Kyrgyzstan sees struggles and opportunities in the wave of Russian emigration

BISHKEK, Kyrgyzstan – Russian entrepreneurs Yulia and Ilya Kuleshov worked hard to transform the large house they rented in the capital of Kyrgyzstan into a hub for creative volunteer projects after moving from St. Petersburg in the early days of the Russian invasion of Ukraine. .

But, when President Vladimir Putin announced a “partial” mobilization at the end of September, the two-story house of the Kuleshovs, where they also live, became a temporary refuge for Russian compatriots.

“We’ve been inundated with requests for people to stay somewhere for at least a night or two,” Kuleshova told the Moscow Times from the eight-bedroom house she and her husband dubbed “Red Roof”.

The chaotic exodus of hundreds of thousands of Russians in the era of mobilization triggered by the Kremlin’s one-month draft has radically reshaped former Soviet nations such as Kyrgyzstan, driving up property prices and giving a big boost to local economies.

Cities like Bishkek, where Russian is still widely spoken, have become popular destinations for fleeing Russians, who had few options to leave the country due to Western flight bans, border closures and the skyrocketing cost of flights to. the few destinations available.

Drawing on a decade of Experience Running charitable start-ups, the Kuleshovs quickly organized a team of volunteers in late September and rented a separate house to provide short-term living space for newcomers.

Yulia and Ilya Kuleshov in front of their “Red Roof” house.
Ilya Kuleshov

At one point, Kuleshova said Red Roof was hosting up to 20 Russians who had fled the country to escape the mobilization.

“Three people slept in one room and on sofas in corridors,” Kuleshova said. “The residents of Bishkek have responded to our request to donate mattresses and sheets so that we can set up beds on the floor.”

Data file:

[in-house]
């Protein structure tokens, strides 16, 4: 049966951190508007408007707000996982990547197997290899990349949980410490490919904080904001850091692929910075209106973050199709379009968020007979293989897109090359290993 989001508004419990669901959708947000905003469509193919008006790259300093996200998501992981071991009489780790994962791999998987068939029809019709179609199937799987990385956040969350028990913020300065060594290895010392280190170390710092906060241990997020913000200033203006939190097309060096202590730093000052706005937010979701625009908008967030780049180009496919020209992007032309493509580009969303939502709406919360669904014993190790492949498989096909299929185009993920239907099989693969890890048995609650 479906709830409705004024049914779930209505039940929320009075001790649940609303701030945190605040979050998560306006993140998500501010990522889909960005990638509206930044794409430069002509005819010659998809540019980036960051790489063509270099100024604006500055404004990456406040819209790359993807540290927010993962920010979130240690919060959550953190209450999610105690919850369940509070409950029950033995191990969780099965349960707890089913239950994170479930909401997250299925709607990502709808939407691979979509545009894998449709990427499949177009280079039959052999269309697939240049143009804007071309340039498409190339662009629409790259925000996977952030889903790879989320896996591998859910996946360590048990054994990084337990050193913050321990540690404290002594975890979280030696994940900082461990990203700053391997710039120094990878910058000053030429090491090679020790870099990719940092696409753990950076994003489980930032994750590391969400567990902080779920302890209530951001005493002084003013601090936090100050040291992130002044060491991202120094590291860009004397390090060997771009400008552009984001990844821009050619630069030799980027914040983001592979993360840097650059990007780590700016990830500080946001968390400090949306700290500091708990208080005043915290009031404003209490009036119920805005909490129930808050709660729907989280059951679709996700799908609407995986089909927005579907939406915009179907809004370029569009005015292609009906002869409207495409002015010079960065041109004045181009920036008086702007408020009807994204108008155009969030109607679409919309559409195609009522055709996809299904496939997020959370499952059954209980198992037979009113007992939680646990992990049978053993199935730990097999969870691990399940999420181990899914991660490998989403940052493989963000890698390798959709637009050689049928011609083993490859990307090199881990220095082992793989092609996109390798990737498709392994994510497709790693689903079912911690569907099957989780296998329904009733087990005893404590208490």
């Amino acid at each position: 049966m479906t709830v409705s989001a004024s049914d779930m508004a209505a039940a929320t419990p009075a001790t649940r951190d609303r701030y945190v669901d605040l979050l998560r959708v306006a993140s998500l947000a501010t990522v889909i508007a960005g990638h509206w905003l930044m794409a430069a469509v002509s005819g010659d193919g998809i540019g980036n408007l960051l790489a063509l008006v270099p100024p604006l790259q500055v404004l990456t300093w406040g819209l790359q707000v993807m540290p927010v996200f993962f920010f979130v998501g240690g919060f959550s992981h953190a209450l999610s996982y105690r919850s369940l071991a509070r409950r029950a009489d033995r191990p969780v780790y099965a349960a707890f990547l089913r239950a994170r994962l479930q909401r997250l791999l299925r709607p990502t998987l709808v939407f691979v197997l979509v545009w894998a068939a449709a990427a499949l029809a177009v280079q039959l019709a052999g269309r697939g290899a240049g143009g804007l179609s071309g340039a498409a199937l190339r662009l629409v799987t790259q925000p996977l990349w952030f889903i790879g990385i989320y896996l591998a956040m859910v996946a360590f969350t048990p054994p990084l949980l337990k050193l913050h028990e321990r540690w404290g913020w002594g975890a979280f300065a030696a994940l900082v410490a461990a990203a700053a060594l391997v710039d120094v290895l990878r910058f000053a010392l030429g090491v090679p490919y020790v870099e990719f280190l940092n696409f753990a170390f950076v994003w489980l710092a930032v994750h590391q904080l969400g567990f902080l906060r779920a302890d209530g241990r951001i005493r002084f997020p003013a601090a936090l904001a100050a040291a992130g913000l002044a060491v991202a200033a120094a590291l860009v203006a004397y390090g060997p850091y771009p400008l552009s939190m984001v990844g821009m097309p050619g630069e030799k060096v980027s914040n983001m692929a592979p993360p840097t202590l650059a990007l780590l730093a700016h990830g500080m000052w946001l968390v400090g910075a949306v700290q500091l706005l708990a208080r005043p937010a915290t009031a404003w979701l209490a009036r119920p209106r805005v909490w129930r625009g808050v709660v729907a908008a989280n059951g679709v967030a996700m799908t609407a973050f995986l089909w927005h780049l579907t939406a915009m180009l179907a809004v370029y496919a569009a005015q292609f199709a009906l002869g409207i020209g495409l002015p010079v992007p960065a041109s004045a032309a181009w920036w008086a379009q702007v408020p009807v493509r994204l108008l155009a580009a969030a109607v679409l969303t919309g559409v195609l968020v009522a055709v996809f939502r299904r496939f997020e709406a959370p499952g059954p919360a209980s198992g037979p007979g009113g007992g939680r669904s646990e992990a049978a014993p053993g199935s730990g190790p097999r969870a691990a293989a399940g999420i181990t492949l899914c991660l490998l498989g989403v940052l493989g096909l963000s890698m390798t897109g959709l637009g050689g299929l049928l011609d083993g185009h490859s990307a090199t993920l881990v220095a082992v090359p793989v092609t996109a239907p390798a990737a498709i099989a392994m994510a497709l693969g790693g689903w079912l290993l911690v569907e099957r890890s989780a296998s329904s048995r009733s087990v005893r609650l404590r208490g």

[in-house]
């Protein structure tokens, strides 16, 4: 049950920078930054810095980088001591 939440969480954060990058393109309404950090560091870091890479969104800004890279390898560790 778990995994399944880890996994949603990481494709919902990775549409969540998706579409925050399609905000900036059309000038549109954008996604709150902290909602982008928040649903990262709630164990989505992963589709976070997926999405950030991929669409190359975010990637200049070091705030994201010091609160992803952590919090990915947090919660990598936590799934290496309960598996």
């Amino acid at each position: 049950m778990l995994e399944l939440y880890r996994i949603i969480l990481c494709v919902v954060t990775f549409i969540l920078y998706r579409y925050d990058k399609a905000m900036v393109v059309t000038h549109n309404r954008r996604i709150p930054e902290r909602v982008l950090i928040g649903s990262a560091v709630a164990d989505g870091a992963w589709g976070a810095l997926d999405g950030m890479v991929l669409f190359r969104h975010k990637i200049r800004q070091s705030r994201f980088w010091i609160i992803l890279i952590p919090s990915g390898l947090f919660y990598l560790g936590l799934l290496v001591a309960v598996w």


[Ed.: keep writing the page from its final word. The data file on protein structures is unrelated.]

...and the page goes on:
Nearly half a million Russians arrived in Kyrgyzstan in the first nine months of this year, according to official Kyrgyz data, which is more than double the number recorded in the same period last year. While many have since left, tens of thousands are believed to have settled in the country in the medium or long term.

Alexandra Litvinova, an activist who fled the Russian high-tech city of Innopolis when the war began, had plans to move in with the Kuleshovs. Instead, she found herself looking for beds for the newly arrived Russians in Bishkek.

“Me and almost everyone I know from the first wave of couchsurfers lived with them,” he told the Moscow Times at an orientation event for Russian newcomers at a Bishkek bar.

Litvinova has also volunteered to help run a chat group on the Telegram messaging app by providing information to Russians arriving in Kyrgyzstan.

The couple’s “Red Roof” house.
Ilya Kuleshov

He said the chat administrators were “absolutely shocked” as the number of subscribers grew more than fivefold after the mobilization was announced and they started receiving inquiries from Kyrgyz journalists.

While Kyrgyzstan’s reaction to the arrival of so many Russians has been overwhelmingly positive, some tensions have been triggered by the wealth of many newcomers (the per capita purchasing power in Russia is six times that of Kyrgyzstan, according to to the World Bank).

In particular, the owners of Kyrgyzstan have walked rents – some up to 100% – and there have been cases of local tenants evicted in favor of the Russians.